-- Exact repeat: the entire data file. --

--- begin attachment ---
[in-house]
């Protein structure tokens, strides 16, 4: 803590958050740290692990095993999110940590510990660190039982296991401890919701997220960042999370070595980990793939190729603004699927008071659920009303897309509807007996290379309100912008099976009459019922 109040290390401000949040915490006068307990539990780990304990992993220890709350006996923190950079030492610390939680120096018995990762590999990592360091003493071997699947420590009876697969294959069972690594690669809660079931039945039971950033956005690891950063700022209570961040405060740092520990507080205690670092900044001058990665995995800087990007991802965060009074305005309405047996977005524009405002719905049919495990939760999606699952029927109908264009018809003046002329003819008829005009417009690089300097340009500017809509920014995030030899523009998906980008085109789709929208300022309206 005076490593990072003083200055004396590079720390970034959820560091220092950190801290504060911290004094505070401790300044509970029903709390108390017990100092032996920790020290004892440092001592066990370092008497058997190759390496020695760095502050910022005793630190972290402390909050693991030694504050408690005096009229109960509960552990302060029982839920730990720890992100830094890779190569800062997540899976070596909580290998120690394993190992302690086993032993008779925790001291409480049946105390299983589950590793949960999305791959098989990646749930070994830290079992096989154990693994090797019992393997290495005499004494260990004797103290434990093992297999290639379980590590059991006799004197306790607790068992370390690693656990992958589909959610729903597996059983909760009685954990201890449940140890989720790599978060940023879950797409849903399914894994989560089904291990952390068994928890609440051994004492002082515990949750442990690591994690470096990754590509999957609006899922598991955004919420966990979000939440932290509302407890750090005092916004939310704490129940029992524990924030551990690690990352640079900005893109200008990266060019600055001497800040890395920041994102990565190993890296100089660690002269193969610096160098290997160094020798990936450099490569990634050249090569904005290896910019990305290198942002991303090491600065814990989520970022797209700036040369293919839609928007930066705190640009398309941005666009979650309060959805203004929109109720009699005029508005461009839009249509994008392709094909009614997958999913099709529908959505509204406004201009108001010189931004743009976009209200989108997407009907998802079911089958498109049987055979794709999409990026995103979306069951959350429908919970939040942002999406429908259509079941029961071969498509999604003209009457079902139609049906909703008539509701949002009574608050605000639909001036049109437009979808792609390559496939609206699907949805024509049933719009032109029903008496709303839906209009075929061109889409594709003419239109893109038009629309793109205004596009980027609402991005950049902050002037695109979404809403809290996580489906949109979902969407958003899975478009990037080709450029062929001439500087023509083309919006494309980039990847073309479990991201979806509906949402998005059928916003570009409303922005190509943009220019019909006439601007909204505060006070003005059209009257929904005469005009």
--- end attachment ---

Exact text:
[in-house]
């Protein structure tokens, strides 16, 4: 803590958050740290692990095993999110940590510990660190039982296991401890919701997220960042999370070595980990793939190729603004699927008071659920009303897309509807007996290379309100912008099976009459019922 109040290390401000949040915490006068307990539990780990304990992993220890709350006996923190950079030492610390939680120096018995990762590999990592360091003493071997699947420590009876697969294959069972690594690669809660079931039945039971950033956005690891950063700022209570961040405060740092520990507080205690670092900044001058990665995995800087990007991802965060009074305005309405047996977005524009405002719905049919495990939760999606699952029927109908264009018809003046002329003819008829005009417009690089300097340009500017809509920014995030030899523009998906980008085109789709929208300022309206 005076490593990072003083200055004396590079720390970034959820560091220092950190801290504060911290004094505070401790300044509970029903709390108390017990100092032996920790020290004892440092001592066990370092008497058997190759390496020695760095502050910022005793630190972290402390909050693991030694504050408690005096009229109960509960552990302060029982839920730990720890992100830094890779190569800062997540899976070596909580290998120690394993190992302690086993032993008779925790001291409480049946105390299983589950590793949960999305791959098989990646749930070994830290079992096989154990693994090797019992393997290495005499004494260990004797103290434990093992297999290639379980590590059991006799004197306790607790068992370390690693656990992958589909959610729903597996059983909760009685954990201890449940140890989720790599978060940023879950797409849903399914894994989560089904291990952390068994928890609440051994004492002082515990949750442990690591994690470096990754590509999957609006899922598991955004919420966990979000939440932290509302407890750090005092916004939310704490129940029992524990924030551990690690990352640079900005893109200008990266060019600055001497800040890395920041994102990565190993890296100089660690002269193969610096160098290997160094020798990936450099490569990634050249090569904005290896910019990305290198942002991303090491600065814990989520970022797209700036040369293919839609928007930066705190640009398309941005666009979650309060959805203004929109109720009699005029508005461009839009249509994008392709094909009614997958999913099709529908959505509204406004201009108001010189931004743009976009209200989108997407009907998802079911089958498109049987055979794709999409990026995103979306069951959350429908919970939040942002999406429908259509079941029961071969498509999604003209009457079902139609049906909703008539509701949002009574608050605000639909001036049109437009979808792609390559496939609206699907949805024509049933719009032109029903008496709303839906209009075929061109889409594709003419239109893109038009629309793109205004596009980027609402991005950049902050002037695109979404809403809290996580489906949109979902969407958003899975478009990037080709450029062929001439500087023509083309919006494309980039990847073309479990991201979806509906949402998005059928916003570009409303922005190509943009220019019909006439601007909204505060006070003005059209009257929904005469005009």